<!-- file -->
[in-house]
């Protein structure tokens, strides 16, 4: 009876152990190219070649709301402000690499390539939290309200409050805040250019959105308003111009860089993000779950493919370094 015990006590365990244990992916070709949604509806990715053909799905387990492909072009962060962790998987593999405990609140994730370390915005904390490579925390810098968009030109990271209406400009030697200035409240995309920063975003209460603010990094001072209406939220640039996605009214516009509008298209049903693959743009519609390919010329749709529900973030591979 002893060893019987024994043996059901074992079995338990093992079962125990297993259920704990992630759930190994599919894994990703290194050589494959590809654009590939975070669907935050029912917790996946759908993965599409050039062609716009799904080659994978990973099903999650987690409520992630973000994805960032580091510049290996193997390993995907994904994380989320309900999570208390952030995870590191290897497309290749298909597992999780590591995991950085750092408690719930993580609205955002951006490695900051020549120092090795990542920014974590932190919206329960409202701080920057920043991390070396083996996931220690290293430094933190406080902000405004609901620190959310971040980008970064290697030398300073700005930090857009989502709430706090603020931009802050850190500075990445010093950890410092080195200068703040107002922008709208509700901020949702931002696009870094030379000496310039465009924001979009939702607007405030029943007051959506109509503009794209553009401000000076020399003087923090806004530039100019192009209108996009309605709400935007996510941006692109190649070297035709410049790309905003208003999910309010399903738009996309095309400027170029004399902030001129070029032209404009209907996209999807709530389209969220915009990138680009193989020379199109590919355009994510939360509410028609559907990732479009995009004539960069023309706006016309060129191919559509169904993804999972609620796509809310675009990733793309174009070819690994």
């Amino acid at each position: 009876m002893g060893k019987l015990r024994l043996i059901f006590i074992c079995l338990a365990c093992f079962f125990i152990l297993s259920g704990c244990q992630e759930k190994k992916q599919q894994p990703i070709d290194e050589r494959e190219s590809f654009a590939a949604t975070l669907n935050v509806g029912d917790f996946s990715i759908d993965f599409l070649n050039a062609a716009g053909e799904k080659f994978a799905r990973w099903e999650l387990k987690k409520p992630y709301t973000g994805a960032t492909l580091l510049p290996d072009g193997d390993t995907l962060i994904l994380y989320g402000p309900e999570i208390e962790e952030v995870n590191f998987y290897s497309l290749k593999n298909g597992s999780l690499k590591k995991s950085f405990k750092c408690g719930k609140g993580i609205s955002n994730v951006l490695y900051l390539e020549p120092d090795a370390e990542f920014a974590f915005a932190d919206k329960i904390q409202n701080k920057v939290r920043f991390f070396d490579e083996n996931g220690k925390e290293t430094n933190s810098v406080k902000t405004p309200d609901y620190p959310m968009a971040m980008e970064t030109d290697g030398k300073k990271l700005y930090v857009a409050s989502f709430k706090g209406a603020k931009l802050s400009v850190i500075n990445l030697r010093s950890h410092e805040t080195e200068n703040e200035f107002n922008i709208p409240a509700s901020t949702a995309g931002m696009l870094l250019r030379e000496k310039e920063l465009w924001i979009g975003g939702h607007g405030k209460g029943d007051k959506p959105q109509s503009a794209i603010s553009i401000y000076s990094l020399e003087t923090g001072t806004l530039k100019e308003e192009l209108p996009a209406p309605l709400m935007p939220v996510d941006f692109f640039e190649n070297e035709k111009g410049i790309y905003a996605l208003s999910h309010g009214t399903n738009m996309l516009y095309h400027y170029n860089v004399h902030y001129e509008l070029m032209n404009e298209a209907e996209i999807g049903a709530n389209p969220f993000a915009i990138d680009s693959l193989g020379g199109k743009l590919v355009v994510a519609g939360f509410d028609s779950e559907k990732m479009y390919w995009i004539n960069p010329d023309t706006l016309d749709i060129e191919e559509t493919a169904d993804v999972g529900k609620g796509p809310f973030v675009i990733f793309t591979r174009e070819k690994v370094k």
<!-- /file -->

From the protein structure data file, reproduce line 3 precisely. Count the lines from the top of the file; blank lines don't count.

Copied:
């Amino acid at each position: 009876m002893g060893k019987l015990r024994l043996i059901f006590i074992c079995l338990a365990c093992f079962f125990i152990l297993s259920g704990c244990q992630e759930k190994k992916q599919q894994p990703i070709d290194e050589r494959e190219s590809f654009a590939a949604t975070l669907n935050v509806g029912d917790f996946s990715i759908d993965f599409l070649n050039a062609a716009g053909e799904k080659f994978a799905r990973w099903e999650l387990k987690k409520p992630y709301t973000g994805a960032t492909l580091l510049p290996d072009g193997d390993t995907l962060i994904l994380y989320g402000p309900e999570i208390e962790e952030v995870n590191f998987y290897s497309l290749k593999n298909g597992s999780l690499k590591k995991s950085f405990k750092c408690g719930k609140g993580i609205s955002n994730v951006l490695y900051l390539e020549p120092d090795a370390e990542f920014a974590f915005a932190d919206k329960i904390q409202n701080k920057v939290r920043f991390f070396d490579e083996n996931g220690k925390e290293t430094n933190s810098v406080k902000t405004p309200d609901y620190p959310m968009a971040m980008e970064t030109d290697g030398k300073k990271l700005y930090v857009a409050s989502f709430k706090g209406a603020k931009l802050s400009v850190i500075n990445l030697r010093s950890h410092e805040t080195e200068n703040e200035f107002n922008i709208p409240a509700s901020t949702a995309g931002m696009l870094l250019r030379e000496k310039e920063l465009w924001i979009g975003g939702h607007g405030k209460g029943d007051k959506p959105q109509s503009a794209i603010s553009i401000y000076s990094l020399e003087t923090g001072t806004l530039k100019e308003e192009l209108p996009a209406p309605l709400m935007p939220v996510d941006f692109f640039e190649n070297e035709k111009g410049i790309y905003a996605l208003s999910h309010g009214t399903n738009m996309l516009y095309h400027y170029n860089v004399h902030y001129e509008l070029m032209n404009e298209a209907e996209i999807g049903a709530n389209p969220f993000a915009i990138d680009s693959l193989g020379g199109k743009l590919v355009v994510a519609g939360f509410d028609s779950e559907k990732m479009y390919w995009i004539n960069p010329d023309t706006l016309d749709i060129e191919e559509t493919a169904d993804v999972g529900k609620g796509p809310f973030v675009i990733f793309t591979r174009e070819k690994v370094k």